Over 5.5 million babies are born and die each year without a birth or death certificate, according to new research.
Medical journal The Lancet has published findings from the Every Newborn Series, which shows that over 45 million babies, or one-in-three newborns, do not have a birth certificate by their first birthday.
Sierra Leone, Somalia and Guinea-Bissau are among the riskiest countries for newborns, with the highest neo-natal mortality rates per thousand live births. Stillborn babies, or those who die soon after birth are least likely to be registered, even in higher-income countries.
Worldwide, nearly 3 million newborns die each year and an additional 2.6 million babies are stillborn. Almost half of these deaths occur during labour and nearly all go unrecorded.
Newborn deaths now account for a large proportion of under-five child deaths - 44% in 2012, compared to 36% in 1990. South Asia and sub-Saharan Africa are the regions with the highest burden of newborn deaths, with India (779,000), Nigeria (267,000), and Pakistan (202,400) leading the ranks among countries.
In 2012, eight of the nine countries with neo-natal death rates greater than 40 for every 1,000 live births were in sub-Saharan Africa. Half of these countries were affected by conflict.
"Every day, 15,000 babies are born and die without ever receiving a piece of paper," said Professor Joy Lawn, of the London School of Hygiene and Tropical Medicine. "The lack of recording reflects the world's acceptance that these deaths are inevitable. This fatalism, lack of attention, and lack of investment are the reasons behind lagging progress in reducing newborn deaths - and even slower for progress in reducing stillbirths. In reality, these deaths are nearly all preventable."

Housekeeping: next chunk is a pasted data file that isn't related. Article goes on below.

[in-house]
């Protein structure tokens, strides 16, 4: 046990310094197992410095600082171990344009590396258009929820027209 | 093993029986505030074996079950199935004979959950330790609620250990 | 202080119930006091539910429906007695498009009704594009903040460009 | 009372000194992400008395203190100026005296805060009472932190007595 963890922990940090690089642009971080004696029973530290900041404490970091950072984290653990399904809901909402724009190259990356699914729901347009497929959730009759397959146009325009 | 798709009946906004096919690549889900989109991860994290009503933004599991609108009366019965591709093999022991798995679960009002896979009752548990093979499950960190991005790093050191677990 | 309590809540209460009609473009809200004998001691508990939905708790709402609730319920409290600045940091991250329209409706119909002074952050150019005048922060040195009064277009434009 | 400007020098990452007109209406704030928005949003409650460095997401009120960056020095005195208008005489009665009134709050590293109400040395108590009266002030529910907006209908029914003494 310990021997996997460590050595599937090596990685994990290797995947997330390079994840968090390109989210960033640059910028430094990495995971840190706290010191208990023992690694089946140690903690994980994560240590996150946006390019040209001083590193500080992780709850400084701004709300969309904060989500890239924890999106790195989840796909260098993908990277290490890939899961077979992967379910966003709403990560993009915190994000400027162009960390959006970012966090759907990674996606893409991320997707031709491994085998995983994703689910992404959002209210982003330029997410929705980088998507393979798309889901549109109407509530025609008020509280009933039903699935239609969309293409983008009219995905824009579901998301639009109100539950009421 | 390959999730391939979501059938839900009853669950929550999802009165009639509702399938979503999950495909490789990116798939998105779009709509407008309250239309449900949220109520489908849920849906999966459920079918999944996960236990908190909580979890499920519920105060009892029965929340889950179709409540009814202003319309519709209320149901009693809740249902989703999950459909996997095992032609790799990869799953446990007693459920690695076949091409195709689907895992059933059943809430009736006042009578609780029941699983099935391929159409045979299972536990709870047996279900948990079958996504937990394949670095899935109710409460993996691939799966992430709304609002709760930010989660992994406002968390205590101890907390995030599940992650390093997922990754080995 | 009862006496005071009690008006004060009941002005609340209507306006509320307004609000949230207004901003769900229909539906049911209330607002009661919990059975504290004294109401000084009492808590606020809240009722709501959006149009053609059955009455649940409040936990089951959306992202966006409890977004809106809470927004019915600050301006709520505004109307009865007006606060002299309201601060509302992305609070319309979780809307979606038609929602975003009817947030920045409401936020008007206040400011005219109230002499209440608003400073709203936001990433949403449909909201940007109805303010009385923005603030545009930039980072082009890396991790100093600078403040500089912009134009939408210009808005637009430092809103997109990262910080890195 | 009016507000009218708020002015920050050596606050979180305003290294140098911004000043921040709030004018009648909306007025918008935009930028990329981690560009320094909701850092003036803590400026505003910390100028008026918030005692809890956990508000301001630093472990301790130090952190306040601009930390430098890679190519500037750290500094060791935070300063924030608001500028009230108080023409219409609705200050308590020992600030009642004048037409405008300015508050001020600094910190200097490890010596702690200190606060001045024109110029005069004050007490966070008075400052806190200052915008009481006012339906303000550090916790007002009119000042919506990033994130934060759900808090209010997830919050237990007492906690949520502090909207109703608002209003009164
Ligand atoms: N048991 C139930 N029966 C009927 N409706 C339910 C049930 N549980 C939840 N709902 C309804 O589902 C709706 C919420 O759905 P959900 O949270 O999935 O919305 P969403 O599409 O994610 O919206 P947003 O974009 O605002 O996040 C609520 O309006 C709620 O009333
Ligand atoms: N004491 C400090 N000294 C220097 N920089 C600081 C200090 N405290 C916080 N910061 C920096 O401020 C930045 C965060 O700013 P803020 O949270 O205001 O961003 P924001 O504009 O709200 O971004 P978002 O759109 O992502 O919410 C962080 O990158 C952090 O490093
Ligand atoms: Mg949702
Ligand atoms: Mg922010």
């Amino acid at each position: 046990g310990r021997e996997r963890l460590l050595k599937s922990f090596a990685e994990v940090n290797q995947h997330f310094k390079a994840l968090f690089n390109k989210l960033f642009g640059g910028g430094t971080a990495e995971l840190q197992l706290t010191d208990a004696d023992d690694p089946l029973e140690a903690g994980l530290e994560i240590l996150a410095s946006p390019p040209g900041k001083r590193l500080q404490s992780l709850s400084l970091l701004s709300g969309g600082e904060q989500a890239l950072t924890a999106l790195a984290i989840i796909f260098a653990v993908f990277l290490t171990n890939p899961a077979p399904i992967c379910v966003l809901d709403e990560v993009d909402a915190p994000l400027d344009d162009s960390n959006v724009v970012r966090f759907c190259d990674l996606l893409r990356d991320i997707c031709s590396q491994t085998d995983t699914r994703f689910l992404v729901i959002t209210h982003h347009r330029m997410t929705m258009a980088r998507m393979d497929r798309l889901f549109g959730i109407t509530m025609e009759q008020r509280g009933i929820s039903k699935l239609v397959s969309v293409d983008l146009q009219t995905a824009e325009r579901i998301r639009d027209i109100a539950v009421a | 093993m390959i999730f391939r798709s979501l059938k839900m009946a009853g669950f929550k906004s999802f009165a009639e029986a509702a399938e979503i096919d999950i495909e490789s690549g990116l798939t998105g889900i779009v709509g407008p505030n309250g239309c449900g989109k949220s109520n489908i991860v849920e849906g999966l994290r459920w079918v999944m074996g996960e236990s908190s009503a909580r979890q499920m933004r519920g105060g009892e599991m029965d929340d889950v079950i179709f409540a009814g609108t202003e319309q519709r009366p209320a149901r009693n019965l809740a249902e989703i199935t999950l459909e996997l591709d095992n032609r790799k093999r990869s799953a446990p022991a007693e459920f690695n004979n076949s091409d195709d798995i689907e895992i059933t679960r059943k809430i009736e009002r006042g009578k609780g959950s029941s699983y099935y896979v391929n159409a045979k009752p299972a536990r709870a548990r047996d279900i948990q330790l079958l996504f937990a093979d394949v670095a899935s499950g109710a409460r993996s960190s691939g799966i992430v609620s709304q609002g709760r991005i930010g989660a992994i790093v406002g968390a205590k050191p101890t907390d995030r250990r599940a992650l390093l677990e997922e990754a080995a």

The research also highlights steps that can be taken to end preventable infant deaths, such as promotion of breastfeeding, neonatal resuscitation, kangaroo mother care for pre-term babies and the prevention and treatment of infections.
At the World Health Assembly in Geneva, governments will review the Every Newborn Action Plan.
"The plan is based on a series of measures that are already proving effective in keeping women and children healthy - from preconception and pregnancy through to childhood and adolescence," said Dr Elizabeth Mason, director of the Department for Maternal, Newborn, Child and Adolescent Health at the World Health Organisation.
Worst countries for newborns (neo-natal mortality rates per thousand live births in 2012)
Sierra Leone: 49.5
Democratic Republic of the Congo: 43.5
Central African Republic: 40.9
Côte d'Ivoire: 39.9
Safest countries for newborns (neo-natal mortality rates per thousand live births in 2012)
Republic of Korea: 1.6